Unfortunately, estimates of inequality in social and economic opportunities are enormously more difficult to come by than estimates of inequality in income or consumption. For instance, the World Development Report 2006, published recently by the World Bank, provides several estimates of consumption or income inequalities of countries all over the globe. If one focuses on India and concentrates on the Gini index as a measure of inequality, one finds that India, with a Gini index of 0.33, is the 44th most equal nation in a list of 127 countries.
In other words, if we group the countries into four quarters, India would lie in the second highest quarter in terms of equality of income distribution. It may be mentioned that the Gini index takes on values between 0 and 1, with 0 interpreted as perfect equality and 1 as perfect inequality. It may also be mentioned that in the set of 120 Gini indices for as many countries, the value of the index has been as high as 0.7 (Namibia) and as low as 0.25 (Czech Republic).
Should we then rejoice in the fact that India is not so ill-placed among the countries of the world in terms of income inequality' For two good reasons we ought not. First, a careful glance through the list of Gini indices reveal that, on an average, the value of the index is low for low-income countries, high for middle-income ones and again low for high-income nations. Indeed, it is hardly a privilege to be clubbed together with low-income nations.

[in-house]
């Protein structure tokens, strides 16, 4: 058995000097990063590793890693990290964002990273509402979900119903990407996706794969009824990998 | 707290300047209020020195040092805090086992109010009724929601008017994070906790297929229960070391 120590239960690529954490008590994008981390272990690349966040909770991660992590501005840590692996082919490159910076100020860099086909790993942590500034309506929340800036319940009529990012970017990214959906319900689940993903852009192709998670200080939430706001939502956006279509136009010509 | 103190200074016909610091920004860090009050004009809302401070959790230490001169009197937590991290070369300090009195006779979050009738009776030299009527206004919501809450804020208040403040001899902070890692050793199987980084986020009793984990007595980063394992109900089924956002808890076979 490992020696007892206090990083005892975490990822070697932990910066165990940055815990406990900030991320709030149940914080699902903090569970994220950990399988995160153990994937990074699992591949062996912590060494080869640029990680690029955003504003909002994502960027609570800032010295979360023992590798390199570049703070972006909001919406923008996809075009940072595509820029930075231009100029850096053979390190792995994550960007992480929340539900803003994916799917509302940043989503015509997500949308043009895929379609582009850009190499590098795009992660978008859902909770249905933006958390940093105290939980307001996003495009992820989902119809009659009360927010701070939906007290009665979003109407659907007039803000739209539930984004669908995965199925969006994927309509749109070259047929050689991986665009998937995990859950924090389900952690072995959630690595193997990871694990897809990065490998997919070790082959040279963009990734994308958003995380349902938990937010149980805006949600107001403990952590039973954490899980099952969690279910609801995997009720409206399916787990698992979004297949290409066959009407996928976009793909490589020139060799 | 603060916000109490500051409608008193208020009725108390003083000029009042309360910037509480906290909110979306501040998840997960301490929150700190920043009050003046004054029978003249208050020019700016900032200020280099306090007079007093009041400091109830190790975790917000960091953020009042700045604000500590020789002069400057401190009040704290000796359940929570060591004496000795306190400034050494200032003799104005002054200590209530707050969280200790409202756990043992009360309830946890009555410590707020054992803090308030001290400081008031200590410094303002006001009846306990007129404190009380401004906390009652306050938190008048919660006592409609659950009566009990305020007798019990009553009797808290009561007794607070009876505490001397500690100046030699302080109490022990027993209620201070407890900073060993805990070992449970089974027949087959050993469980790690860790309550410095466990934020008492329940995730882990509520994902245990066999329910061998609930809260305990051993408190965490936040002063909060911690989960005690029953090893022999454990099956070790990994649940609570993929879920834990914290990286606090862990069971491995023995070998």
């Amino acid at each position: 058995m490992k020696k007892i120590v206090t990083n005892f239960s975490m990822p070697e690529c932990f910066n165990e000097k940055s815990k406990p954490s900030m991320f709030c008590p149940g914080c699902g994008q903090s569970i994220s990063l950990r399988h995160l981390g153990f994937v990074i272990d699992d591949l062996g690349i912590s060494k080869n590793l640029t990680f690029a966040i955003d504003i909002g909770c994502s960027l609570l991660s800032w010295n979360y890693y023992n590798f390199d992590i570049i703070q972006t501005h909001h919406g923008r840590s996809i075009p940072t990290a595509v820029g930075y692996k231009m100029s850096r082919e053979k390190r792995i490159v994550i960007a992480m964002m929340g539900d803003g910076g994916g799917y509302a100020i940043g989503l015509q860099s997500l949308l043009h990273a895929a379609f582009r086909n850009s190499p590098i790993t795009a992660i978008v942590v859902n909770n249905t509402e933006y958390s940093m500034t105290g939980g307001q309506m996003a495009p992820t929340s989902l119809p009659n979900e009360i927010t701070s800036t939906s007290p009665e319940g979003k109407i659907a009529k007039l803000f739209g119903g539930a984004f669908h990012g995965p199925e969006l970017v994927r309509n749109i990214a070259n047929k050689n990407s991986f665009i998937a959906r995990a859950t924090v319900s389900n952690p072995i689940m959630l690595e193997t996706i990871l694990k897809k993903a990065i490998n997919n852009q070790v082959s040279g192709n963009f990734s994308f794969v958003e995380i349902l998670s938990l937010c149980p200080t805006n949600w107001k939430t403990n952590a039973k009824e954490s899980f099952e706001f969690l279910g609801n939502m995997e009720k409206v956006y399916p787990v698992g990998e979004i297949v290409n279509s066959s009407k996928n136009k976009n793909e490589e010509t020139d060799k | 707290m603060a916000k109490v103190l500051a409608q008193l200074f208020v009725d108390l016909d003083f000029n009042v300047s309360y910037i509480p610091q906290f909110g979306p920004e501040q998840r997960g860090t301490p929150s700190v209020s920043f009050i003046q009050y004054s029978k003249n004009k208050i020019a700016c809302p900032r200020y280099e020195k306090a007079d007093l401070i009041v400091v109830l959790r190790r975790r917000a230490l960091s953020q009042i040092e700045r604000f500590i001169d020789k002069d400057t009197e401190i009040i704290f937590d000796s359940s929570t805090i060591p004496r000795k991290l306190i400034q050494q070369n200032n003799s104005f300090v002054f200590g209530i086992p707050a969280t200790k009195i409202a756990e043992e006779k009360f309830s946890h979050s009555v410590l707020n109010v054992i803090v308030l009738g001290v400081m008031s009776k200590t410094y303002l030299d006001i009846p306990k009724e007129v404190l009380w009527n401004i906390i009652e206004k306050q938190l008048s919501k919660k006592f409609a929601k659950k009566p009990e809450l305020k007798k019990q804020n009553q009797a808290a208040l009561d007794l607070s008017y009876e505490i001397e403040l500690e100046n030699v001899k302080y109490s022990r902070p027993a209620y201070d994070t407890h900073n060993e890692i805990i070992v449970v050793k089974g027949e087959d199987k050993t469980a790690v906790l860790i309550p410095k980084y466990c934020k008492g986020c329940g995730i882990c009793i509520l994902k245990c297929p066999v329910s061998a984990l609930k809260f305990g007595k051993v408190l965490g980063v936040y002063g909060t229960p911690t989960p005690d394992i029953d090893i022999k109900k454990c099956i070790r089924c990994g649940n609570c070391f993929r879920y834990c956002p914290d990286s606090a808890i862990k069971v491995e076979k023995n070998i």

Secondly, in India, as in other low-income countries, the value of the Gini is low simply because there are not that many rich people around. The long tail of income distribution consisting of the less affluent probably starts right after the top two-three per cent income earners. This talks poorly of the state of economic development in the country, in particular, about the possibility of the currently underprivileged to make a dent in the iron wall separating them from the privileged. This, in turn, brings us back to the problem of inequality of opportunities.
Though no direct evidence is available, the World Development Report 2006 provides an important information from which it is possible to get an idea of social mobility indirectly. It is well understood that for the underprivileged, the principal means of climbing up the social ladder are to acquire education. So information on the distribution of educational attainment can give us a fairly good idea as to how actual inequality is likely to shape up in future. The World Development Report 2006, apart from providing data on income distribution, furnishes information on the distribution of the population in each country according to its educational attainment, measured by the years spent in school. Based on these distributions, the report also presents a set of educational Gini indices representing inequalities in educational attainments. These indices, with just a little stretch of the imagination, can be used as reasonably good proxies for indicators of inequality of opportunities.